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What’s On Your Dog’s Favorite Playlist?

An easy and surefire way to calm a dog who’s anxious, perhaps because you’re not home, is to leave on some music. A number of studies suggest that dogs find music calming. But not just any music.

Download The Full January 2024 Issue PDF

  • When a Play Bow Is Not a Play Bow
  • Short Takes
  • Dog Dates: Daily, Weekly, Monthly, or Yearly?
  • New Thinking on the Right Way to Help a Dog with Conflict Aggression
  • Warnings About Corn in Dog Food Unfounded
  • Adjusting the Dog to the Toothbrush
  • Why Won’t My Dog Settle Down at Night?
  • Dear Doctor

When a Play Bow Is Not a Play Bow

We’ve all seen it. A dog stretches out her front legs and leans down on her elbows with her chest to the ground but leaves her rump in the air. It’s called a play bow. That’s because it’s an invitation — to another dog or to a person — to play. Most of the time.

Why You Shouldn’t Leave a 4-Year-Old Alone with a Dog

We have often said that leaving a dog and a child younger than 6 alone together is not a good idea. That’s true no matter how gentle the dog and no matter how well behaved the child. A preschooler may not realize she’s hurting the dog if, say, she wants to press her pet’s eyes to see if they’re squidgy. Or she may want to play with the toys of a possessive dog and may misinterpret the animal’s displeasure. A new study only strengthens the case for not leaving small children and dogs to their own devices.

When Your Dog Starts Squinting

Some dogs start squinting in sunny weather as they age. It’s almost always nothing to worry about. There’s a sphincter muscle in the iris (the part that gives the eye its color), and it normally takes down the size of the pupil (the dark circle in the middle of the eye) to let in less light when the sun is shining bright. But as a dog ages, the sphincter muscle may not work as well, and too much light gets in. Ergo, the squinting.

New Treatment for Canine Epilepsy

Epilepsy, a condition of recurring seizures for which a cause most frequently cannot be found, is the most common neurological disorder seen in dogs. It affects an estimated one in 20 of them. In the past, veterinarians often prescribed unapproved phenobarbital tablets from the human drug marketplace to help control seizures. But the Food and Drug Administration has just conditionally approved phenobarbital for our canine pets. The drug manufacturer has five years to be granted full approval by moving evidence for the drug’s effectiveness and safety from “expected” to fully “demonstrated.”

Dog Dates: Daily, Weekly, Monthly, or Yearly?

Read this article with your smart phone nearby, your appointment book, or your wall calendar. You won’t need to jot down dates for things you’re supposed to be doing daily — those are tasks you’ll want to commit to memory. But reminders for what you’re supposed to tend to weekly, monthly, and annually will help you take the best care of your dog. What better time to get this in order than at the start of the year?*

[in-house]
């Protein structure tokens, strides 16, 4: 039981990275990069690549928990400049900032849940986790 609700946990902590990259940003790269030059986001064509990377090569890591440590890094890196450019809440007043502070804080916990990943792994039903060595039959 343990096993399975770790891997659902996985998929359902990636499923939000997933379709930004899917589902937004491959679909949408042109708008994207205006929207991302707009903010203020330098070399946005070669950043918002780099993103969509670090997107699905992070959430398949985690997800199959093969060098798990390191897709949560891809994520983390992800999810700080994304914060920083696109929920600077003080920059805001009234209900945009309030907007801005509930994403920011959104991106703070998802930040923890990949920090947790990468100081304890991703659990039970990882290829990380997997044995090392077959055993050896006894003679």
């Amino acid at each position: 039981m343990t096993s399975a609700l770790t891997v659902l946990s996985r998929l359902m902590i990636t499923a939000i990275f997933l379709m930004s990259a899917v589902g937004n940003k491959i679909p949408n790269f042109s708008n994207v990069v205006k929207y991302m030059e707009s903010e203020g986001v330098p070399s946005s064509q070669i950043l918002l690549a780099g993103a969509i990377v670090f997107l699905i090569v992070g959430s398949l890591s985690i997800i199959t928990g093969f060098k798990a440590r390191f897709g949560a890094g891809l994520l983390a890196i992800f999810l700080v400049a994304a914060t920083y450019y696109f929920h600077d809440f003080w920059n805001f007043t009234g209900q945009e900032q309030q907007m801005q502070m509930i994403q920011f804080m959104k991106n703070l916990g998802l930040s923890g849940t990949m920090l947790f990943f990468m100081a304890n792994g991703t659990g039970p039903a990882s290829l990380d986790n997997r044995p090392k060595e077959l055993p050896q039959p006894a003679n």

New Thinking on the Right Way to Help a Dog with Conflict Aggression

If a dog gives a warning bark or snaps when the person who takes care of her goes near her food bowl or picks up one of her toys, she she may be afflicted with what is known as conflict aggression. A dog with conflict aggression might also sound a warning growl when the person goes to touch her, perhaps even just to attach the lead in order to go out for a walk.

Warnings About Corn in Dog Food Unfounded

Some pet foods advertise that they have “no corn” as if corn is a dangerous or “bad” ingredient for dogs. It’s not. Corn meal and ground corn in dog food is a good source of starch and an essential fatty acid called linoleic acid. Corn also provides several B vitamins, magnesium, potassium, and carotenoids like beta-carotene.

Adjusting the Dog to the Toothbrush

James and Barbara Reed of Rockport, Massachusetts, are trying to get their 11-year-old shih tzu to accept a toothbrush. They adopted Wylie recently from an ailing female friend who has since died and report that he was in good shape except for decayed teeth. “We took him to the vet for an oral surgery that involved cleaning and extractions, which he tolerated well,” Mr. Reed reports. Since then, Mrs. Reed has attempted to get Wylie used to toothpaste from the pet store by putting it on pieces of meat. That worked well, but Mr. Reed is anxious about going the next step — getting Wylie used to a toothbrush.

Why Won’t My Dog Settle Down at Night?

It’s people with cats who frequently say their pet can’t settle in for the night and keep them up with their weehour wanderings throughout the house. Those with dogs often just complain that their pet hogs the bed. But there are plenty of dogs who experience nocturnal disturbances, too. Unlike with cats, the reasons for their difficulty staying calm at night can be quite serious, requiring your intervention. Here are four possibilities to consider for a dog’s late-night anxiety.

Crate Uses

Q: You said in a recent issue that the only time to lock a crate is during potty training. But what does someone do when she cannot be home, say, because of needing to go to work or a doctor’s appointment? The reality is that not all people have the resources to hire sitters or do doggy day camp. Also, what about when the vet prescribes strict crate rest for a dog recovering from an injury or surgery?